finally I bought the birds and have pics of one of them. Sadly the other one died tangled up in the wire (stupid mistake!!!!). It looks like it's just a pied bird, with a different pigment distribution, and the lighter color due to being pied, not to a dilution. Anyway a beautiful bird. I would like to see how this pattern transmits to the offspring.
Edit: ring nr. of the decesased one was NB07ER13. Will copy the other one this weekend.
pabloc, very interesting looking pied pattern. i have yellow crowns here at the moment showing a similar wing spread pattern. to date we have not been able to increase the markings. go to a forum titled unusual yellow crowns in species and mutations i have supplied a couple of picts of my birds there. i will be very interested to see if the wing pattern can be inherited by the offspring of your bird.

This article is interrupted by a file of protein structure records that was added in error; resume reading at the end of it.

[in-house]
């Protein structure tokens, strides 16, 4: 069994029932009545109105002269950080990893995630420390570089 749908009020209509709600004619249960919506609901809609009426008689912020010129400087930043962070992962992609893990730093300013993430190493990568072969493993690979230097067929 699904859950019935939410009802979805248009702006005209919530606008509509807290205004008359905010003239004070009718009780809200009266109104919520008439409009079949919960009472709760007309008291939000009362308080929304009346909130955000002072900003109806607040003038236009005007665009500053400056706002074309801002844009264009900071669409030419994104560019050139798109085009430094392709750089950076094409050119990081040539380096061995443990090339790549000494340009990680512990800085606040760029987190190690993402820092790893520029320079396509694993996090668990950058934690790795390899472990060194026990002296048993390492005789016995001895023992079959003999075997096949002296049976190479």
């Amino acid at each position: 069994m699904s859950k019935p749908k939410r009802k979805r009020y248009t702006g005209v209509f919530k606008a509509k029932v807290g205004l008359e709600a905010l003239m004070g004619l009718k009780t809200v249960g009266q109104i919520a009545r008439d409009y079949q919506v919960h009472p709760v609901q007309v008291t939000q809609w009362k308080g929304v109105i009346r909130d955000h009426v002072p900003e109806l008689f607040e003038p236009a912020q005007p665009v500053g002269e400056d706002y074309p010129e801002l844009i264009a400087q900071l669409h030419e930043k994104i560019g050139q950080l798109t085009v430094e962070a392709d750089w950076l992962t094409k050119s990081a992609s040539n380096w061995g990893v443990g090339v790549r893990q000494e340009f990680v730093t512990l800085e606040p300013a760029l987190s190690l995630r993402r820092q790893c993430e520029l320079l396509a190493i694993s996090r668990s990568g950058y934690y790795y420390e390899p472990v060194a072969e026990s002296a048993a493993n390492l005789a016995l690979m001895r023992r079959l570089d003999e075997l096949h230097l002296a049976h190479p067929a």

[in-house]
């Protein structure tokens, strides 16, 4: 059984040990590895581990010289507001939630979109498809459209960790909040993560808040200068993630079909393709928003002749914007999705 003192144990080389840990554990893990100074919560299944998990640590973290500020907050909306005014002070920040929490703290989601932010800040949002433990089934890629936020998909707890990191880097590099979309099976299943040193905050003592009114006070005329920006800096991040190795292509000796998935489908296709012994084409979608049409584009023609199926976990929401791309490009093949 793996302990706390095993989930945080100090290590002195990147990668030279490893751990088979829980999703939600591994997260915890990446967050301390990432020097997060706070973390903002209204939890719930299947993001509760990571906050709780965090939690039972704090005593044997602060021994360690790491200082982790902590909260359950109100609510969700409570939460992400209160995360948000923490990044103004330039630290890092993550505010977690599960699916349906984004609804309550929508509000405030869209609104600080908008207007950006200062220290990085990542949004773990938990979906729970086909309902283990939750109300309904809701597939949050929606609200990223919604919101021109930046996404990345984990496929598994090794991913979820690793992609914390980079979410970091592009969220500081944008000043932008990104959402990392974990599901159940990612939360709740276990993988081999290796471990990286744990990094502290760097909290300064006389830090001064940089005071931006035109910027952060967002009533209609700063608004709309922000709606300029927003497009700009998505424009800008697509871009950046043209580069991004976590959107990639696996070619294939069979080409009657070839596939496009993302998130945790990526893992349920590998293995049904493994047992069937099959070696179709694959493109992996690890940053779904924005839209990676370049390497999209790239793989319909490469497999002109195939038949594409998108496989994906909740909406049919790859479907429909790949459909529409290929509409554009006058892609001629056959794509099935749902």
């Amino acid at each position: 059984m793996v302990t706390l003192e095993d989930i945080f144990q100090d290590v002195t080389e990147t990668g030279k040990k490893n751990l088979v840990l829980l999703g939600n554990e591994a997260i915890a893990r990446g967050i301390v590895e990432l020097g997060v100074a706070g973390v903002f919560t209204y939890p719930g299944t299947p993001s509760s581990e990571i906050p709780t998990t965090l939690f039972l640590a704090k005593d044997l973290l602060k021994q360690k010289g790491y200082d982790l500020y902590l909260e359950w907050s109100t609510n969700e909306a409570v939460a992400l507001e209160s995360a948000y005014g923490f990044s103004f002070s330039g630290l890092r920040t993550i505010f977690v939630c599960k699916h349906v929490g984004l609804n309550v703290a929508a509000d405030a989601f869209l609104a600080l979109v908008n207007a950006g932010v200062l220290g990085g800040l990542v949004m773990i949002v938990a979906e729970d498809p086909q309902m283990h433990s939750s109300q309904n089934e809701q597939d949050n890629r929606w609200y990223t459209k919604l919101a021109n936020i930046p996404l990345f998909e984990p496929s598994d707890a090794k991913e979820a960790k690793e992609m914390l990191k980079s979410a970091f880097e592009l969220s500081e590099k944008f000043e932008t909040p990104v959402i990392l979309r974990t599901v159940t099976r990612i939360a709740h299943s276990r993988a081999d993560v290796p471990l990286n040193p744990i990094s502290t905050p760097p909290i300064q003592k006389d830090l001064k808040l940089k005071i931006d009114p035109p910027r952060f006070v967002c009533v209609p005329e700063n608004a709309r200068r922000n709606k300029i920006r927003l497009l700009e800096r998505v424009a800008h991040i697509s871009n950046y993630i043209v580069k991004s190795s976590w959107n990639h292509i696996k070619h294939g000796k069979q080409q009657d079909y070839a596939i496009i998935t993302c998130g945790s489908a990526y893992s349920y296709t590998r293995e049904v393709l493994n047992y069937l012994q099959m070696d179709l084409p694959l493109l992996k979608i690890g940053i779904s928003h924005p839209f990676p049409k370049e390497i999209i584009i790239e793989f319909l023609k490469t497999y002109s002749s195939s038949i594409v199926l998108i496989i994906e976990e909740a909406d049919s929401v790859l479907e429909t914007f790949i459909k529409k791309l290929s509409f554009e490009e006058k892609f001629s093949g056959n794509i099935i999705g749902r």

I have read your thread. Pity that you haven't been succesful in developing that color distribution. Regarding my bird... honestly I don't have a clue about pigments and pigment formation. I still have to study a lot those subjects, but maybe someone else has an idea.
well... today another member made a remark about the kikes on my sig, and I thought of posting a pic.
Apparently this is not a new mutation. Peter was quite right that the pied mutation somehow lightens the green in some parts of the body and it gives the wrong impression of being a color dilution.
Nevertheless... I was lucky that the special pattern on some feathers transmits together with the pied mutation, so it's probably an allele (variation) of the usual pied mutation in which the feather is either green or yellow.
Let's see if I'm lucky to be able to increase or control feathers with this special pattern, because I think it could give very beautiful birds, with a "pearly" look.
Inset of a detail of the feather pattern of the father. I couldn't get good pics of the detail in the siblings, but looks the same.